Critical care has been highlighted as the main focus for coinfection, with organisms linked predominantly to local epidemiology. But while the majority of coinfections were hospital-acquired pneumonia or ventilator-associated pneumonia, there was a need for these risk factors to be collected in a standardised way to ‘understand risk of Covid in terms of coinfection’.
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Impact on non-Covid patients
More recent study findings, however, were not dissimilar to the early research, with 8.6% of bacterial infections seen versus 74.6% of patients on antibiotics. But she added: ‘We are not doing well enough in terms of understanding what is going on in low resource settings and we need to do much better around that to understand the potential devasting impact this is having on our non-Covid patients.’
Holmes also discussed the impact of Covid on bacteremias, notably a major drop in across the two waves of Covid and particularly in e.coli bacteremia, though this was tempered by the change in the patient mix. In the USA, she noted, there was a rise in hospital acquired infections in 2020 compared to 2019, after years of reductions, mainly catheter associated urinary tract infections, ventilator associated events, and MRSA, but notably no increase in surgical site infections (with surgery being cancelled), and no increase in C.diff rates.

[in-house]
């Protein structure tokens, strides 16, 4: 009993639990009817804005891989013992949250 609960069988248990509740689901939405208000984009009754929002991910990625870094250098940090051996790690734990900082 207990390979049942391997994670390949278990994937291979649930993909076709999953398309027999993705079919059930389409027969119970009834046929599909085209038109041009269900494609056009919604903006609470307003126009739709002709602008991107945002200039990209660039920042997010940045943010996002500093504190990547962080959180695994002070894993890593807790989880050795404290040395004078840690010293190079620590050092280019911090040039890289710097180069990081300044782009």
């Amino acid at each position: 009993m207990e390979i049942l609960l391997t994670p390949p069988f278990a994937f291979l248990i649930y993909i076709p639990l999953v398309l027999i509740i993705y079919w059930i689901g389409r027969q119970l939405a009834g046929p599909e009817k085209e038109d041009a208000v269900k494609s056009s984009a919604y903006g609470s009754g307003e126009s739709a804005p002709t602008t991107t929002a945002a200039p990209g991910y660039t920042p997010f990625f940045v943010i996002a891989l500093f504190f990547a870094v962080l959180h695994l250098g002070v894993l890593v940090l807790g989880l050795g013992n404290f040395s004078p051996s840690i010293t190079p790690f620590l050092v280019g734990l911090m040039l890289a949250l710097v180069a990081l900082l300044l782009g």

With concerns about AMR in acute care, the implications of a fall in antibiotic use in the community – traditionally an area of higher usage – remain uncertain. ‘That’s a major concern because we don’t know if people could access treatment appropriately, or if patients with infections are going untreated. There is a need for better evidence on this,’ Holmes said, and emphasised the need for ‘strong, robust surveillance’ of hospital-onset Covid for future pandemic preparedness, and recovery of healthcare resilience and safety. Health systems need to understand that non-Covid patients can be well looked after and health systems be run effectively and safely with the appropriate level of capacity in terms of beds and staffing, she underlined.